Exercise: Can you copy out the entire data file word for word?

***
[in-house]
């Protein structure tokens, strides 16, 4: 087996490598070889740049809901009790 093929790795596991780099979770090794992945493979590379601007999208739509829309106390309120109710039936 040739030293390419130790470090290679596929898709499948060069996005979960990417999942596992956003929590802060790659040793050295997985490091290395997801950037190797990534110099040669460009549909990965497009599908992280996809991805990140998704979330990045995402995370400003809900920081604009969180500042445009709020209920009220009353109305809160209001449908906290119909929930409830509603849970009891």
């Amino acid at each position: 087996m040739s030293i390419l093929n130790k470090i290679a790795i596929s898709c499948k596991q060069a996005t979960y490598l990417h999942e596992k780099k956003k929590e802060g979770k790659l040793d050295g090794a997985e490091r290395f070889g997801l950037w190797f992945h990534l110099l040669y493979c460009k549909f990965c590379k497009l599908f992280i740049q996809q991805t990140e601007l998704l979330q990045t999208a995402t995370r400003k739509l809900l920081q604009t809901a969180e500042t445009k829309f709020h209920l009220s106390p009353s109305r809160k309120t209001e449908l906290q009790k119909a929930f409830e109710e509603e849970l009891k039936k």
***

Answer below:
[in-house]
């Protein structure tokens, strides 16, 4: 087996490598070889740049809901009790 093929790795596991780099979770090794992945493979590379601007999208739509829309106390309120109710039936 040739030293390419130790470090290679596929898709499948060069996005979960990417999942596992956003929590802060790659040793050295997985490091290395997801950037190797990534110099040669460009549909990965497009599908992280996809991805990140998704979330990045995402995370400003809900920081604009969180500042445009709020209920009220009353109305809160209001449908906290119909929930409830509603849970009891």
């Amino acid at each position: 087996m040739s030293i390419l093929n130790k470090i290679a790795i596929s898709c499948k596991q060069a996005t979960y490598l990417h999942e596992k780099k956003k929590e802060g979770k790659l040793d050295g090794a997985e490091r290395f070889g997801l950037w190797f992945h990534l110099l040669y493979c460009k549909f990965c590379k497009l599908f992280i740049q996809q991805t990140e601007l998704l979330q990045t999208a995402t995370r400003k739509l809900l920081q604009t809901a969180e500042t445009k829309f709020h209920l009220s106390p009353s109305r809160k309120t209001e449908l906290q009790k119909a929930f409830e109710e509603e849970l009891k039936k």